The third is that the topics in the text, they are also quite thought provoking. I think that not the text itself but some the thoughts will be provoking discourse, discussions, dialogues. I very strongly believe that it will not be just another document.

What does it mean that you, or you as a representative of the RCH, were involved in this process?

Of course it was for me, personally, a fantastic experience. It was experiencing the reality of the ecumenical movement, a journey together with these very different people, the spirituality which was very inclusive, very accepting, very tender. I was very much enriched and inspired by this.

But, I think it is important to have a central European voice in the international ecumenical discourse, and it was a privilege for me to be that voice, and I tried to be that voice. There are two parts to this. One is that just to be normally a part of the process, and I say that intentionally because sometimes we experience that we Central Europeans are looked upon in international meetings sometimes as some exotic newcomers – coming from behind the Iron Curtain some people still think. We are put in a niche. And my intention was not to do this.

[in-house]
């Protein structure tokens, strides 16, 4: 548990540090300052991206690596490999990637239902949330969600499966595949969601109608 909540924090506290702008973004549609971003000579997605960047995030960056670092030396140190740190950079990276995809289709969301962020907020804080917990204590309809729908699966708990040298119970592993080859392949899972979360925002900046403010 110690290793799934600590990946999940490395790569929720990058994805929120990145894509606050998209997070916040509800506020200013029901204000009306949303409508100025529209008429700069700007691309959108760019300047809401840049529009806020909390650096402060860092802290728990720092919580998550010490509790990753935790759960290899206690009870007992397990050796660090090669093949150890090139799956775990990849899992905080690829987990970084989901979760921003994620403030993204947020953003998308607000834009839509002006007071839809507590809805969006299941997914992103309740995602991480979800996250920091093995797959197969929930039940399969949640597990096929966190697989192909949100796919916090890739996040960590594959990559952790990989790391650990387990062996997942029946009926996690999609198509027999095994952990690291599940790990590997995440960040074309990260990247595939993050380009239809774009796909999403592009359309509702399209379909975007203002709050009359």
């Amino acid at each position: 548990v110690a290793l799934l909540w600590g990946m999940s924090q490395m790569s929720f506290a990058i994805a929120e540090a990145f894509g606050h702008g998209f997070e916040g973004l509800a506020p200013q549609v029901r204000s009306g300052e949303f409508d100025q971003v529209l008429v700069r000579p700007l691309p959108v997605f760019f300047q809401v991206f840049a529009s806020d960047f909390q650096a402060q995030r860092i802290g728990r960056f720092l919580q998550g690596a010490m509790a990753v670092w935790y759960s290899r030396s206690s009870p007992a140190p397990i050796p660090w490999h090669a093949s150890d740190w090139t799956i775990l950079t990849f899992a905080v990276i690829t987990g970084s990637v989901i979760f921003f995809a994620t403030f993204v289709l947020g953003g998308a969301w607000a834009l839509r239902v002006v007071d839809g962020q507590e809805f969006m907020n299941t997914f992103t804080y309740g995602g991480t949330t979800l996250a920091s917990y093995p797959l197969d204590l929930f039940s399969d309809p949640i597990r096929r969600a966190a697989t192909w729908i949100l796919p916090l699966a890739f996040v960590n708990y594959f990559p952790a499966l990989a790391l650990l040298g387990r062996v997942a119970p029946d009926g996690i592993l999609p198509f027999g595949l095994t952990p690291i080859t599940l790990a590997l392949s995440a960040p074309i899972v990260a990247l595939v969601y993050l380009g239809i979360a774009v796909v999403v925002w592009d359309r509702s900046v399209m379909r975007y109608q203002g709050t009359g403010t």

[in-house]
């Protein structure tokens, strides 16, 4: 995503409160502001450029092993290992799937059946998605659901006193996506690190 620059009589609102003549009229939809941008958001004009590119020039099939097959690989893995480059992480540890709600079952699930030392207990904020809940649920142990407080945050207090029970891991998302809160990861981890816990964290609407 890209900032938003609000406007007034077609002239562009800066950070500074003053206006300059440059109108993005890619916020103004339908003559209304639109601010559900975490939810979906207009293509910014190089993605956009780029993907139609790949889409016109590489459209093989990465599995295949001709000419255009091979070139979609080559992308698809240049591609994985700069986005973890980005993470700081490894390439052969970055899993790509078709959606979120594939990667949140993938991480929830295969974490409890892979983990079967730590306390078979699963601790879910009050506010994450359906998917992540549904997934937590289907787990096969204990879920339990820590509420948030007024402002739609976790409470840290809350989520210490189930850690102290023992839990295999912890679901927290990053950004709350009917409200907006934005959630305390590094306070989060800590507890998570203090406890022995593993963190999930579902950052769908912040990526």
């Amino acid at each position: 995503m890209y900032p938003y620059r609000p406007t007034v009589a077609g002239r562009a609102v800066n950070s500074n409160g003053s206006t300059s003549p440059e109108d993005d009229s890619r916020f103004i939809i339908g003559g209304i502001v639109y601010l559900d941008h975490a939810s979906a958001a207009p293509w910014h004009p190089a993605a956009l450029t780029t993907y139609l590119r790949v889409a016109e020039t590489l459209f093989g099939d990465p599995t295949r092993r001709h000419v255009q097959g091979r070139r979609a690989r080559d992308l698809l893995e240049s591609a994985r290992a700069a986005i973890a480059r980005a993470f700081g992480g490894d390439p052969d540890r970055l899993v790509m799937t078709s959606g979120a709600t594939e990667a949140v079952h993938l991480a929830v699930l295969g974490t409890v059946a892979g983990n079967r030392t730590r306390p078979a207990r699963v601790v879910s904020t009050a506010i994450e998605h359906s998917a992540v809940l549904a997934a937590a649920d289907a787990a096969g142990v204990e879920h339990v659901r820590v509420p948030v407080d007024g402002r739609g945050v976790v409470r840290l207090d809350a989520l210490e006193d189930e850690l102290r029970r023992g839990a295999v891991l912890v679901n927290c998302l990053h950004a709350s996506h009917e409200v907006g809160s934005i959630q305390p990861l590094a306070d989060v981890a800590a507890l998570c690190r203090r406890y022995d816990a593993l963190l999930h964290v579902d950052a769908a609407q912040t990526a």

Practically I was trying just to be a normal part of the process – to share my views and the views shared, hopefully, by my church. I tried to be the voice of our context. I wouldn't say that I could always represent the Hungarian Reformed position, but also I tried to not only be aware of the Hungarian Reformed but also the other Hungarian churches as well, being the only central European representative, and also to think of the wider central European context. We have a special experience here in Europe, which is different than Western Europe, than Africa, Asia, Middle East or North America. I tried to find the places where we have a different experience or conviction or approach and I tried to voice it.

Now that this statement has been approved and presented at the General Assembly, what are the next steps that need to be taken?